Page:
“The Musketeers” Quandary; or, a Question of Timing

Historical photo of Alexandre Dumas
Alexandre Dumas, author of The Three Musketeers.

While many people have not read Alexandre Dumas’s The Three Musketeers, most people have probably seen at least one movie based off of it. They probably immediately associate swordfighting with it although, as musketeers, there really should be some guns included. They probably also think of Cardinal Richelieu as a greedy, self-serving villain and Louis XIII as an inept and easily manipulated king.

As an Aside: While Alexandre Dumas was born and raised in France, he was a quarter black, with his grandmother having been a slave in Haiti. Not exactly how one envisions famous historical European writers.

The Real Richelieu and Louis XIII

In real life, Louis XIII was a highly capable, powerful king who worked closely with Richelieu.  Rather than attempting to control and undermine the king, Richelieu tirelessly assisted the king in amassing increasingly absolute power, which was eventually inherited by the king’s son, Louis XIV. Also known as the Sun King, Louis XIV is often used as the example of an absolute ruler, and he owes much of that to his father and Richelieu.

Why the Fictional Depictions?

Dumas lived within a very different culture than his 17th century characters. In 19th century France, the French Revolution had already happened, and the dead monarchy represented abuse of power, backwardness, folly, shallowness, and absurdity. His versions of Richelieu and Louis XIII reflect this.

Peter Capaldi as Richelieu, The Musketeers
Peter Capaldi as a particularly sinister-looking Richelieu in The Musketeers. (c) BBC

The Musketeers

Last year, the BBC started The Musketeers TV series starring Peter Capaldi as Richelieu. Then Capaldi went off to become the twelfth Doctor on Doctor Who. Something had to be done with Richelieu, which is rather problematic since he’s a historical figure and so central to the original story.

So they killed him.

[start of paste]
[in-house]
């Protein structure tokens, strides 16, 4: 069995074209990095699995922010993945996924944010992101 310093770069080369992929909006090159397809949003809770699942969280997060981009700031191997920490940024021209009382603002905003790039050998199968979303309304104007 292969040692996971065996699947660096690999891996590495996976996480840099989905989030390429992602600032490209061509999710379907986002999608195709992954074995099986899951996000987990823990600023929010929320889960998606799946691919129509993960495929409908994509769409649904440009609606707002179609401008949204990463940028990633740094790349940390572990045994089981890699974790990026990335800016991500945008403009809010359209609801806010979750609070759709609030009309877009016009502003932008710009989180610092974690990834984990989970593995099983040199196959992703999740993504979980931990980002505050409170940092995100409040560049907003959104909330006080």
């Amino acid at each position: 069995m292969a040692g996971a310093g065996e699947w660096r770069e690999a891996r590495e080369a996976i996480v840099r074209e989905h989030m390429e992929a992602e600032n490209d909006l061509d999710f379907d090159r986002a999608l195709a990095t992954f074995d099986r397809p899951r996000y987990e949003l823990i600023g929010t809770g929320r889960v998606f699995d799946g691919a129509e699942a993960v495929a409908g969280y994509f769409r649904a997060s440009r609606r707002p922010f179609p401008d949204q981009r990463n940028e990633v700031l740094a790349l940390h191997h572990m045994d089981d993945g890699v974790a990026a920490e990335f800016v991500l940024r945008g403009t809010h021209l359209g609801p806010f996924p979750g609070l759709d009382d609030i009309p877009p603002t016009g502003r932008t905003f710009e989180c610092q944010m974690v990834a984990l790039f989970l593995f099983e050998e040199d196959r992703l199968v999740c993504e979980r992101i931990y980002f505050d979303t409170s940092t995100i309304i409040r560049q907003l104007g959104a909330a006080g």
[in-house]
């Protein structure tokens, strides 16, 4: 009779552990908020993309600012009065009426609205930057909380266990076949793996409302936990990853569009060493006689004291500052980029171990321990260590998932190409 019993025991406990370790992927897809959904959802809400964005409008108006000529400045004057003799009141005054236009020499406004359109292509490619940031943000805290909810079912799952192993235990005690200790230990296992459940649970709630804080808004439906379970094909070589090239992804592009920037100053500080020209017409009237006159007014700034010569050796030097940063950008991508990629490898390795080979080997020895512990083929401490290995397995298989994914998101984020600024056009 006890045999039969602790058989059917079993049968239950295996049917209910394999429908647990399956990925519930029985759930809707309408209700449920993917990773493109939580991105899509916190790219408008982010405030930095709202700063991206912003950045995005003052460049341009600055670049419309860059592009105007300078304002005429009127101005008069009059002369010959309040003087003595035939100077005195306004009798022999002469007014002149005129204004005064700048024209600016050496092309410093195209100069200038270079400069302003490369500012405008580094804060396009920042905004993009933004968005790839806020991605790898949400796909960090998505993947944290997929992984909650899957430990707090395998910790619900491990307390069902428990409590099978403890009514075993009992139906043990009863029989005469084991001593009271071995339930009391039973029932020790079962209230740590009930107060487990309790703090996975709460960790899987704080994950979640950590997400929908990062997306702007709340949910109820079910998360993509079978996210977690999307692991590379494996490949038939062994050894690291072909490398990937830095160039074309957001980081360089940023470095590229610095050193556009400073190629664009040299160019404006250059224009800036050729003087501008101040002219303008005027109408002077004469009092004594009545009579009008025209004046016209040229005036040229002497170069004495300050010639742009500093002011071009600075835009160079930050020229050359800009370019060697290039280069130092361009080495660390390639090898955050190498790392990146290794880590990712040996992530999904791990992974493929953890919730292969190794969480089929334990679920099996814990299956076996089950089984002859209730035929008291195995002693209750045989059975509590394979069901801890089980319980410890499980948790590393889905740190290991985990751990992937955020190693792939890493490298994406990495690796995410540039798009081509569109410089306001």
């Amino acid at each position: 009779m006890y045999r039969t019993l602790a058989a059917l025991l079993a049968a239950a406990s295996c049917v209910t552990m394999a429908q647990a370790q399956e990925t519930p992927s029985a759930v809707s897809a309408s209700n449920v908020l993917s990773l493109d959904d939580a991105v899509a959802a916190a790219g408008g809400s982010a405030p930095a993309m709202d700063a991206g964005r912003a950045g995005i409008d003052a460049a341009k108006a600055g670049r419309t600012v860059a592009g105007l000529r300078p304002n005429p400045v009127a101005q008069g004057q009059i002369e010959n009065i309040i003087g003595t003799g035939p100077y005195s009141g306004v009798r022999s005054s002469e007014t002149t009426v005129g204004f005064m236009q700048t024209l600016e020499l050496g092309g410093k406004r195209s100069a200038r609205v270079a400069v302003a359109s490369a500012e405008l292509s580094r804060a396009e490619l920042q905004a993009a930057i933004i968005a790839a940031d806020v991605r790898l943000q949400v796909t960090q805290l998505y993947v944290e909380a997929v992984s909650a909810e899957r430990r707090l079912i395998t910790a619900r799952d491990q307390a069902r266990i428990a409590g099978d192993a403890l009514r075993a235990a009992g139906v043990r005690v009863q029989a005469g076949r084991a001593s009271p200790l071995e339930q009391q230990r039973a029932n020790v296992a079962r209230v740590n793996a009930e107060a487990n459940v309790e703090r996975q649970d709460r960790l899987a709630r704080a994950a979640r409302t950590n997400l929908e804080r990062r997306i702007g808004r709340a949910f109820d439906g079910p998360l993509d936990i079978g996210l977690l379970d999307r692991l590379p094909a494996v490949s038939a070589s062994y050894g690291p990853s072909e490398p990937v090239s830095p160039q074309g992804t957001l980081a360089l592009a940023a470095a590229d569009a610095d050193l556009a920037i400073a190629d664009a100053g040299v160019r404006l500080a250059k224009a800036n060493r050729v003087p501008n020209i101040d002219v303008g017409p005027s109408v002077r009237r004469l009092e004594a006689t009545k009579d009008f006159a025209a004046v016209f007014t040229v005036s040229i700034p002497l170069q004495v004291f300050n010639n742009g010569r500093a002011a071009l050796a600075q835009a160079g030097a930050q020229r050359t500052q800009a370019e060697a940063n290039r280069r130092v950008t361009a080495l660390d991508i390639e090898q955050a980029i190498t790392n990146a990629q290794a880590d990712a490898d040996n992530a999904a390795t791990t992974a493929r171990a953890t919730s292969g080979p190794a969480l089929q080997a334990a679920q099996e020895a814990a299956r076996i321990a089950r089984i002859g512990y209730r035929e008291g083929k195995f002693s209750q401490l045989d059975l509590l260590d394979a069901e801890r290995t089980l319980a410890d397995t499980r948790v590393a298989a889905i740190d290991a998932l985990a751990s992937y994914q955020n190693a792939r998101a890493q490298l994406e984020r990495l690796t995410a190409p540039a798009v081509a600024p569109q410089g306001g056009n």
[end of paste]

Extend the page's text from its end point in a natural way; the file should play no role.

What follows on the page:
The Timing of Deaths of Births

It is true that Richlieu died during Louis XIIIs reign, it was only by a year. Stick to history, and the BBC would have only have one more season before they’d be short both a cardinal and a king.

They’re also tied to a specific moment in history because they have already established that the queen is pregnant, with her giving birth in the opening episode of season two. This is Louis’s heir, the man who will eventually be Louis XIV.

And that happens four years before Richelieu’s death and five years before his father’s.

Somewhat ironically, one of the most powerful kings in the history of Europe emerges from that most inauspicious of royal circumstances: a child king. Given the crown at the age of 5, the Sun King ruled until his death at the age of 76, making him the longest reigning monarch in Europe.

As an Aside: While Elizabeth II is about to become Britain’s longest reigning monarch, she’ll need to live another eight years before she breaks the record of Louis XIV, which is an outside possibility as she’ll need to be 97 years old.

Conclusion? As I repeatedly tell my students, don’t use TV and movies as sources of historical fact. There are plenty of reasons why history gets set aside to make way for the story.  Sometimes it’s creative license, sometimes it’s politics and culture, and sometimes it’s because Doctor Who pinches your Richelieu.

1 Comment

  1. Thank you. I love the history of this time and this great king, and loathe, just loathe, Dumas’s novel, aka character assassination. He was just echoing that creepy gossip Tallemant. No, I have not watched the series, nor would I. Even seeing what they do to the beautiful fashions of the time in the films and series makes me want to throw bricks at the screen.

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